The Dow Jones Industrial Average ended slightly up after swinging to a loss over news that the global economy would grow more slowly than expected. Investors managed to keep the Dow in green by 3.66 points to 17,515.23, or 0.02 percent.
The broad-based S&P 500 followed a similar pattern, gaining a slight 3.13 points to 2,022.55, up 0.15 percent while the tech-heavy Nasdaq gained 20.46 points, to 4,654.85.
Ten-year Treasury notes fell 2.56 percent to 1.79 percent as investors leaned into the safety of U.S. debt, which drives down the return on the investment. Investors are concerned over deflation in Europe, which can lead to a hard-to-fix cycle of falling prices and demand that can slow the economy, leading to job losses and further economic contraction.
“The big elephant in the room is deflation, and many portfolio managers are beginning to adjust their models to work in a low-interest-rate environment,” Marty Leclerc, chief investment officer of Barrack Yard Advisors, told Marketwatch. “That adjustment period spells volatility.”
The European Central Bank could announce on Thursday a series of bond buying similar to the one the United States recently ended, known as quantitative easing. The unconventional monetary policy involves a central bank buying assets from commercial banks after low interest rates fail to produce the desire economic results. The move pumps cash into the economy and combats deflation, but also increases a country’s debt.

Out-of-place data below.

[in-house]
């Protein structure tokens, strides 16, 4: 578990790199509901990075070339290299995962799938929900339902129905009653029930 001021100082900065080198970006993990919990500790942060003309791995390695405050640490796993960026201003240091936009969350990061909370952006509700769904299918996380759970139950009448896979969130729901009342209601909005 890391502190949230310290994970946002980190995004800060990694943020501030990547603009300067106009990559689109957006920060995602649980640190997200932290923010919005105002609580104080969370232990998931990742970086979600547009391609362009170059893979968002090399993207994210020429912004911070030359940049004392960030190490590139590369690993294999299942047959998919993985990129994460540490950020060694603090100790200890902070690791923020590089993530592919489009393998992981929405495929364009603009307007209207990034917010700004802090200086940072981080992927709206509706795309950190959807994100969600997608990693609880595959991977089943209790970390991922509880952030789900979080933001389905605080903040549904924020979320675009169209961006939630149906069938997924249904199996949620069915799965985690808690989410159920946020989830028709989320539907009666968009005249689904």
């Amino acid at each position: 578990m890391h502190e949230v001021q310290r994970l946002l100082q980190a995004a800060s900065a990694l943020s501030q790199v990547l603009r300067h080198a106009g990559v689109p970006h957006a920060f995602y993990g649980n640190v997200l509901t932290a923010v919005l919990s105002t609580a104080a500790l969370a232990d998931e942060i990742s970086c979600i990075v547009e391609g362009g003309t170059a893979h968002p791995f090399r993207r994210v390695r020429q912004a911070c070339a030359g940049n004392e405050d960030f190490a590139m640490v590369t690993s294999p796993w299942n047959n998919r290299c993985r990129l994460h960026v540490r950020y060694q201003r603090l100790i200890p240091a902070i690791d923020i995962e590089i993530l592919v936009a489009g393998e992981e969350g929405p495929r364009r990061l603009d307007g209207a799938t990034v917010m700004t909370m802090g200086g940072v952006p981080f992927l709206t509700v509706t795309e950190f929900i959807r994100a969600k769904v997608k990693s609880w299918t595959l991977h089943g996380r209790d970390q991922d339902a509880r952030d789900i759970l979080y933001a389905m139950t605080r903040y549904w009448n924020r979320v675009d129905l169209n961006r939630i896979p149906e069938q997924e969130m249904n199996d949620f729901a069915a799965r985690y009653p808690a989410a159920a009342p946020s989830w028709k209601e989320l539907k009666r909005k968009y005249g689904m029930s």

The day started with mixed news from China that its 2015 gross domestic product growth would slow to 7.4 percent, from 7.7 percent last year, which came a day after the International Monetary Fund cut its global growth forecast for 2015 from 3.7 percent to 3.5 percent, in part because of low oil prices adversely impacting oil-producing countries.
Markets remain skittish as they have since the start of the year, as investors follow developments in Europe and Asia. Markets were buoyed in part by Tuesday’s monthly report from the National Association of Home Builders, which showed a decline of one point, to 57. Readings above 50 signal confidence in the new-homes market. The measure remains near a nine-year high on steady economic growth and increased U.S. consumer confidence.